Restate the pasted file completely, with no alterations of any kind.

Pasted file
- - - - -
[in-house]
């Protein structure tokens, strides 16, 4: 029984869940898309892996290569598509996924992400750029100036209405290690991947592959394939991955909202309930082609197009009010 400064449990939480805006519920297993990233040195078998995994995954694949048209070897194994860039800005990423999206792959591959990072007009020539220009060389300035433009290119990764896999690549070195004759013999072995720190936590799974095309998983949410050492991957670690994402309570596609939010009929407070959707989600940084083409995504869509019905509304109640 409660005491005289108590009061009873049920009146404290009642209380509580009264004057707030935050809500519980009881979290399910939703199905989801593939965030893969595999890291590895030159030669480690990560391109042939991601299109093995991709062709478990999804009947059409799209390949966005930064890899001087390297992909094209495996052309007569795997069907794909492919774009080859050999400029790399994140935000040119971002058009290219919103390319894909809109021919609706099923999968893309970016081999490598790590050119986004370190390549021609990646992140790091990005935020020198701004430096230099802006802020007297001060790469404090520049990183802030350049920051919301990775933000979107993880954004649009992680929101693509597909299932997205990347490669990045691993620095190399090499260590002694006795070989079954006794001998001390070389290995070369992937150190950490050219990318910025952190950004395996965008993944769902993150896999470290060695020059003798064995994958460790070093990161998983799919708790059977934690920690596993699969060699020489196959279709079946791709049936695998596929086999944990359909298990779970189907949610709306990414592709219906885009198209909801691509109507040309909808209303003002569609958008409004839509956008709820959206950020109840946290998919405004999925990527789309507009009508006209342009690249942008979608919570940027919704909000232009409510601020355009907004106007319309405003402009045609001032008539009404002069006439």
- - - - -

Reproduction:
[in-house]
């Protein structure tokens, strides 16, 4: 029984869940898309892996290569598509996924992400750029100036209405290690991947592959394939991955909202309930082609197009009010 400064449990939480805006519920297993990233040195078998995994995954694949048209070897194994860039800005990423999206792959591959990072007009020539220009060389300035433009290119990764896999690549070195004759013999072995720190936590799974095309998983949410050492991957670690994402309570596609939010009929407070959707989600940084083409995504869509019905509304109640 409660005491005289108590009061009873049920009146404290009642209380509580009264004057707030935050809500519980009881979290399910939703199905989801593939965030893969595999890291590895030159030669480690990560391109042939991601299109093995991709062709478990999804009947059409799209390949966005930064890899001087390297992909094209495996052309007569795997069907794909492919774009080859050999400029790399994140935000040119971002058009290219919103390319894909809109021919609706099923999968893309970016081999490598790590050119986004370190390549021609990646992140790091990005935020020198701004430096230099802006802020007297001060790469404090520049990183802030350049920051919301990775933000979107993880954004649009992680929101693509597909299932997205990347490669990045691993620095190399090499260590002694006795070989079954006794001998001390070389290995070369992937150190950490050219990318910025952190950004395996965008993944769902993150896999470290060695020059003798064995994958460790070093990161998983799919708790059977934690920690596993699969060699020489196959279709079946791709049936695998596929086999944990359909298990779970189907949610709306990414592709219906885009198209909801691509109507040309909808209303003002569609958008409004839509956008709820959206950020109840946290998919405004999925990527789309507009009508006209342009690249942008979608919570940027919704909000232009409510601020355009907004106007319309405003402009045609001032008539009404002069006439």